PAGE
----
About "Wildlife"

From polar bears to peregrine falcons, blue whales to bees, find out about Canada’s wildlife, habitats and conservation news.

North, Arctic, Polar Knowledge, Inuit, research, char, wildlife

Jean-Sébastien Moore of Université Laval shows a Cambridge Bay youth how to remove otoliths, a pair of earbones found in fish, which allow researchers to tell the age of the char. (Photo: Jean-Sébastien Moore)

Photo: Jean-Sébastien Moore
How a Université Laval scientist, DFO researchers and locals in Cambridge Bay, Nunavut, are working together to keep these staple fish populations healthy 
North, Arctic, Polar Knowledge, Inuit, research, char, wildlife

Jean-Sébastien Moore, de l’Université Laval, montre à des jeunes de Cambridge Bay comment retirer des otolithes, une paire d’os dans l’oreille du poisson, permettant aux chercheurs de déterminer son âge. (Photo : Jean-Sébastien Moore)

Photo : Jean-Sébastien Moore
Découvrez comment un scientifique de l’Université Laval, des chercheurs du MPO et des habitants de Cambridge Bay, au Nunavut, travaillent ensemble afin de préserver l’état de ces populations de poissons.
Ladybug from tribe Chrysomelini, as identified by iNaturalist

A ladybug from tribe Chrysomelini, as identified by iNaturalist's new computer vision-powered app. (Photo: Marina Wang)

Photo: Marina Wang
Can a computer learn to identify species?

A screenshot from the African Wildlife Foundation's new "Talking Rhino" PSA. 

The video is the latest in a campaign by the African Wildlife Foundation to raise awareness of the illegal wildlife trade
caribou in nunavut

A study by WWF-Canada finds that habitat loss, pollution and climate change have all contributed to the precipitous decline of some Canadian species, such as the barren-ground caribou. (Photo: Elaine Kennedy/Can Geo Photo Club)

Photo: Elaine Kennedy/Can Geo Photo Club
Habitat loss, pollution, climate change have all contributed to steep declines of some species since 1970 
Cover options for Winter 2017 Canadian Geographic Travel issue

Cover options for the Winter 2017-18 issue of Canadian Geographic Travel. Option one was the clear winner, nabbing 47 per cent of the audience vote. (Photos: Javier Frutos/Canadian Geographic)

Photos: Javier Frutos/Canadian Geographic
Thanks to everyone who voted!
Adam Shoalts, Arctic, explorer, expedition, North, wildlife, canoe, RCGS

Adam Shoalts paddles against the powerful current of the Mackenzie River, N.W.T., just two weeks into the Trans-Canadian Arctic Expedition. (Photo: Adam Shoalts)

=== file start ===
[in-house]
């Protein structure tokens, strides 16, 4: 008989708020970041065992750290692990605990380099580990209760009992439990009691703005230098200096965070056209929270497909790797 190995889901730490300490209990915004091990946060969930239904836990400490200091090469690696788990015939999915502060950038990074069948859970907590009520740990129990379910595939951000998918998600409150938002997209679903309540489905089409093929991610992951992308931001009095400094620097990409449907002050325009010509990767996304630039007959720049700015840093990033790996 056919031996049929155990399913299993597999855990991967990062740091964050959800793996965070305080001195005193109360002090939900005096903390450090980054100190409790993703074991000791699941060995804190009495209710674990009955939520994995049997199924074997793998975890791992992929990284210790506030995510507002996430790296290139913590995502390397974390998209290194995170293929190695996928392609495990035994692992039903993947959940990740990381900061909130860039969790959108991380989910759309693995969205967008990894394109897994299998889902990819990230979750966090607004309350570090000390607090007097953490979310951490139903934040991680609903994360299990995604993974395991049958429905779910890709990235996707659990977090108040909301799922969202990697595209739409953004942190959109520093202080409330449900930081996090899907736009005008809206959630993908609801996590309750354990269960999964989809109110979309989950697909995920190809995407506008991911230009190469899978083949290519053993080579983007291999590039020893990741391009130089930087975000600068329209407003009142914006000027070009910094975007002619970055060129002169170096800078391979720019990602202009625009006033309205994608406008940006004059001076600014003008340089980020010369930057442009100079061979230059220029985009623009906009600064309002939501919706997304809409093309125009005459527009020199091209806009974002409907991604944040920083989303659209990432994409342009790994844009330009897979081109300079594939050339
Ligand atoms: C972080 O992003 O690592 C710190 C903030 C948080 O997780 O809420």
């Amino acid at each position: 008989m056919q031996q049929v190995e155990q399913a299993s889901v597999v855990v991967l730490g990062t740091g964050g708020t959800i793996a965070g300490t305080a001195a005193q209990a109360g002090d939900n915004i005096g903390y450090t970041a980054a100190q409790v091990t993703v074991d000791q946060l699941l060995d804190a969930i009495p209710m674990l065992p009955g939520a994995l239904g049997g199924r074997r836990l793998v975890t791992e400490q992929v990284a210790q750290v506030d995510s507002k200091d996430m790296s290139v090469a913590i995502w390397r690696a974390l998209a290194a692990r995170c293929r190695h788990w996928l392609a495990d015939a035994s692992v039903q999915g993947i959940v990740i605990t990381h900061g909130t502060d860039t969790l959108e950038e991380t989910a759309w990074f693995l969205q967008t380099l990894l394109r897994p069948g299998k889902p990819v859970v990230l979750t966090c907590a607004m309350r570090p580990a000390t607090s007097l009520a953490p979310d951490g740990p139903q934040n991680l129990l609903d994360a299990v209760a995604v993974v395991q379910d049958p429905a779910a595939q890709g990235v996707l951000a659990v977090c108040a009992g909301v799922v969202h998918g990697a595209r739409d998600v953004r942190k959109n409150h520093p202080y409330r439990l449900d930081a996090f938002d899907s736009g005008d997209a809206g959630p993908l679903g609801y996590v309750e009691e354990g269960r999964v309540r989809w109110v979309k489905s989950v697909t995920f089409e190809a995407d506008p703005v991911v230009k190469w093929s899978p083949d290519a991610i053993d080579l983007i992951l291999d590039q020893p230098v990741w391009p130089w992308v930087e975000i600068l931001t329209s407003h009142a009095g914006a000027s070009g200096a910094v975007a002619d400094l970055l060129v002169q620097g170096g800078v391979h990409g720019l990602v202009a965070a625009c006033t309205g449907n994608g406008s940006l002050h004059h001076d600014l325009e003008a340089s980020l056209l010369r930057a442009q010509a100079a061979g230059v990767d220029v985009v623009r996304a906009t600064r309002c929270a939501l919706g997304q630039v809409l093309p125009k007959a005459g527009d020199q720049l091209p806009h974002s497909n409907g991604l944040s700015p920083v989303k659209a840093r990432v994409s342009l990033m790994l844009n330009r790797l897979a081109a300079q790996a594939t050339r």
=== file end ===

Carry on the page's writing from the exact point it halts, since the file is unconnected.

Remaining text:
Photo: Adam Shoalts
Explorer Adam Shoalts, who completed his monumental 4,000-kilometre journey on September 6, speaks to Canadian Geographic about an expedition that calls to mind the likes of Vilhjalmur Stefansson and Joseph Tyrrell

Not including viruses and bacteria, there are an estimated 80,000 known species in Canada. (Photos: Wild Species 2015: The General Status of Species in Canada)

The 'Wild Species 2015: The General Status of Species in Canada' provides many facts about the tens of thousands of species that call Canada home. Find some below. For instance, did you know that nearly 70 per cent of the known animal species in Canada are insects?
ice grizzly, yukon, valberg

Meet the largest congregation of grizzly bears in the far north as they gather on the Fishing Branch River (or Ni’iinlii Njik, Gwich’in for “where fish spawn”) (Photo: Michelle Valberg)

Photo: Michelle Valberg
From September to November, grizzly bears gather in the mountainous Vuntut Gwitchin First Nation Traditional Territory to feast on salmon. As the temperature dips, their fur becomes coated in ice, creating an otherworldly look and spectacular photos.
Bald eagle, nest, environment, science, scientist, Besnard Lake, Saskatchewan, Jon Gerrard, Elston Dzus

An adult bald eagle on Saskatchewan's Besnard Lake eyes the photographer warily. (Photo: Elston Dzus)

Photo: Elston Dzus
Jon Gerrard and Elston Dzus lead a now 50-year study of a thriving population of bald eagles in northern boreal Saskatchewan. Here they talk about the longevity of the research, key discoveries, the challenges of climbing trees and more.
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